02 November, 2009

4 Years of Pumpkin Carving

I don't remember what sort of jack-o-lanterns I carved prior to three years ago, or even if I bothered to carve one. Sure, I carved as a kid, but that was a long time ago. While I was away at school, I doubt I carved any, since I was absorbed in my studies during Halloween, and away from the family atmosphere that promotes such activities as pumpkin carving (as opposed to horror movie watching, which I do regardless of atmosphere - and, in fact, year-round). But I have records of the jack-o-lanterns I've carved in the previous three years, plus this most recent one.

My approach to pumpkin carving is to create a design that is simple, with few cuts, but has a distinct and decidedly creepy look (i.e., no incredibly generic triangle-eyed square-toothed grins). Basically, I'm not an expert pumpkin carver, I'm just a guy with a knife - so it's gotta be something simple or else I'm likely to screw it up, but on the other hand, I care enough about it that I want it to be something memorable. And though this isn't a steadfast rule, I generally go for faces, rather than symbols or something else, as that's just the traditional approach.

Here you can see my jack-o-lantern from Halloween 2006. It was inspired by the "character" of The Engineer (specifically, this image - warning: grotesque imagery) from the first Hellraiser movie. I had just seen the movie for the first time that October, and was quite enamored with it. I tried my best translating The Engineer to pumpkin form, and I think it was a good idea, and I'm glad I tried it, but I believe the overall result was less than absolutely spectacular. If anything, the problem here was that the source design was just too complex.

In 2007, I went a bit simpler. Although this design was not based on anything specific, to my recollection, I must have still had the Hellraiser aesthetic on my mind, as that's what the stitched eyes remind me of. I really like that detail, though. It was tricky to pull off, carving it, but I feel the effect was worth the effort. For the mouth I just wanted to radiate a feeling of torment, screaming - this jack-o-lantern was meant to clearly be in a lot of pain. This is not a monster pumpkin you are to be frightened of, but a victim whose pain you empathize with. Unless the torture is self-inflicted!

My 2008 jack-o-lantern appears to be a variation on the previous year's design. I was definitely going for a 'blob monster' kind of feel with this one. Maybe some kind of a swamp thing. I have to admit I like how it turned out, and I think the 'blob' effect works well. Carving that mouth was a little tricky, though - you have to be careful not to be too rough or cut the 'slime trails' too thin or you might lose one. I also shaved the surface of them back a bit to give them a slight recessed look, so that the mouth looked like one entity and not three separate, adjacent openings.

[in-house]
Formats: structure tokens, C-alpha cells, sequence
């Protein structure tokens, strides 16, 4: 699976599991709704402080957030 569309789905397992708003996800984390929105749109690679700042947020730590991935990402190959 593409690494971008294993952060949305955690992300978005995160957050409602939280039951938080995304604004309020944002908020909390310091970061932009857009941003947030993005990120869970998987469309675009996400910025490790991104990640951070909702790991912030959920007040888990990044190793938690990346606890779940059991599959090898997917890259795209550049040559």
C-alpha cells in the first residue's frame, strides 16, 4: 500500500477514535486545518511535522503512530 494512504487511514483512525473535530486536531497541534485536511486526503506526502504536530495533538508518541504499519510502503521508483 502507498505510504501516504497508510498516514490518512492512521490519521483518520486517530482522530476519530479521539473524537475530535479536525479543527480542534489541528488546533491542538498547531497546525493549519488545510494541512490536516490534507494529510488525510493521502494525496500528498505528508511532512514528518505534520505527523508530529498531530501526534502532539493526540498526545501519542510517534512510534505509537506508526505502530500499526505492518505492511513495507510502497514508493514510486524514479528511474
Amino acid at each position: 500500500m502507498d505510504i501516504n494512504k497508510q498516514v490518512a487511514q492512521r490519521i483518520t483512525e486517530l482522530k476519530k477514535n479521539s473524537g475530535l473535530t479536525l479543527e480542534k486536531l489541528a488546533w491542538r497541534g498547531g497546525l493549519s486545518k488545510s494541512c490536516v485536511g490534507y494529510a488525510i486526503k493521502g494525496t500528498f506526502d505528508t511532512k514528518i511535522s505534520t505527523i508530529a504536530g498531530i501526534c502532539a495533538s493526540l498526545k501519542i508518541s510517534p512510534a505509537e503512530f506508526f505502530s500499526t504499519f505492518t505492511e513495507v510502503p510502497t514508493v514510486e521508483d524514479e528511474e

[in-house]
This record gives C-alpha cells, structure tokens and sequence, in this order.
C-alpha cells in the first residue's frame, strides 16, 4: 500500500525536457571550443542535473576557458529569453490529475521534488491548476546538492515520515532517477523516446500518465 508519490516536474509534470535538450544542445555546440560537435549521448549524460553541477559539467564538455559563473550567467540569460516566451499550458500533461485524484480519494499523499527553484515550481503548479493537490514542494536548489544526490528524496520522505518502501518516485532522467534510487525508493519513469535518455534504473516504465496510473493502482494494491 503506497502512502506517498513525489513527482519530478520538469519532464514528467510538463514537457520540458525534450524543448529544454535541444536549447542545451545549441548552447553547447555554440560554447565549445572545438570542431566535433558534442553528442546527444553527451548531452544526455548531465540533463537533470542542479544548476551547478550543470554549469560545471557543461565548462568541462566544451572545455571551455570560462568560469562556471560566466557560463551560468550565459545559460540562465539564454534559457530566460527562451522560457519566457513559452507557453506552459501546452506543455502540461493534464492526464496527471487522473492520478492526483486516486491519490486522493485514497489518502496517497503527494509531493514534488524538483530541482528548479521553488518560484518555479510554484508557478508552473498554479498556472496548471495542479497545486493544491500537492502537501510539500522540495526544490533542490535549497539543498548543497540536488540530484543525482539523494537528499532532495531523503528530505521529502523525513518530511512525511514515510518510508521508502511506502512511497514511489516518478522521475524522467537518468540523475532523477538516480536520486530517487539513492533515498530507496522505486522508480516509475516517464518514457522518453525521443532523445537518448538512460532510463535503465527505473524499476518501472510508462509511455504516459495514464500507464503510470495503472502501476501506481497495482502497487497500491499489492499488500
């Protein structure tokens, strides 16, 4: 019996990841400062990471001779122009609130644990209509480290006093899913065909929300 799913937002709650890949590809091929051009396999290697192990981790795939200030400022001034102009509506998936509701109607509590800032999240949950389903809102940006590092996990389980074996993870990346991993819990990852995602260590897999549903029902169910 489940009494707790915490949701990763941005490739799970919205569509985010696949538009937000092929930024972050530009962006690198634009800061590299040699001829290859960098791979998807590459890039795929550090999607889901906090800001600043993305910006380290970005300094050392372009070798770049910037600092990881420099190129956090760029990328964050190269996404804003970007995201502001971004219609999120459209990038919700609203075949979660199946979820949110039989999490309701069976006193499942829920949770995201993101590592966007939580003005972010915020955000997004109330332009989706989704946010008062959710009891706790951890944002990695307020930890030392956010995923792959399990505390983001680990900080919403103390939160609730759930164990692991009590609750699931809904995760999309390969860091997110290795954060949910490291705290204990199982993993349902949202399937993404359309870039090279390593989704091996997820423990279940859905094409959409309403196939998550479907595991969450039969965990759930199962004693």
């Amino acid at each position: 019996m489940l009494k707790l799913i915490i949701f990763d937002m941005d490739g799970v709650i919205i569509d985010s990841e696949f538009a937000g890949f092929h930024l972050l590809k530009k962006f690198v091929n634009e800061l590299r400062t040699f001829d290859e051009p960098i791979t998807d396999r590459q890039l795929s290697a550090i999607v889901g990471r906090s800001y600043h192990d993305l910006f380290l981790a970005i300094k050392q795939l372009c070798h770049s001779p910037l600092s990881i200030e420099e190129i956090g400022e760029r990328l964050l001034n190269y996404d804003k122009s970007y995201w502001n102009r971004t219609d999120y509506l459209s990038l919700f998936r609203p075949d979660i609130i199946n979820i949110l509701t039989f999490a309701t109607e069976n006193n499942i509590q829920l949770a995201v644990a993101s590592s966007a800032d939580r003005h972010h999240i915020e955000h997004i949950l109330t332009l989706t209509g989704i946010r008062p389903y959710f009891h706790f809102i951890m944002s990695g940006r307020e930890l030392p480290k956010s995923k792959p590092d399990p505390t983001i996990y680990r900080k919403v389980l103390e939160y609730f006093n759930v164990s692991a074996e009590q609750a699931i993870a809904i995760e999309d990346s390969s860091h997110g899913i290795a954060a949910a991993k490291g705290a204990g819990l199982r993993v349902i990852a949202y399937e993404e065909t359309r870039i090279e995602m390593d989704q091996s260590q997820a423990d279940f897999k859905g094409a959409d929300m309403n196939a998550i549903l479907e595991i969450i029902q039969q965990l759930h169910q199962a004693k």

And we come to this year's jack-o-lantern. I had two ideas to choose from, based on two movies in my mindset this year. I had recently seen Paranormal Activity, which I was rather impressed (read: scared shirtless) by, and I was (and, at this moment, am still) anticipating The Fourth Kind, which hits this weekend. The former is about a ghost haunting, and the latter, alien abduction - two forms of fright that are the most successful at still scaring me even as an adult. Since the demon/ghost in Paranormal Activity is invisible, as ghosts usually tend to be, the decision was pretty much made for me. :p

So I decided to do an alien face, which may not be the most original idea, but how many extraterrestrial jack-o-lanterns do you actually see? Anyway, I don't recall ever having done it before, so I was excited to give it a try. And I really like the result. I must admit, the pumpkin I had at my disposal was just about perfect, being more of the tall rather than plump variety. Carving the design was pretty straightforward, the only challenge being the tiny nostrils. In order to allow enough light to come through so that they are not ignored, you have to carve at a widening angle as you go back, like an archer's window in a medieval castle turret. But, especially with such a small hole on the outside surface, it's tricky to carve back without inadvertently widening the hole. You have to be very careful.

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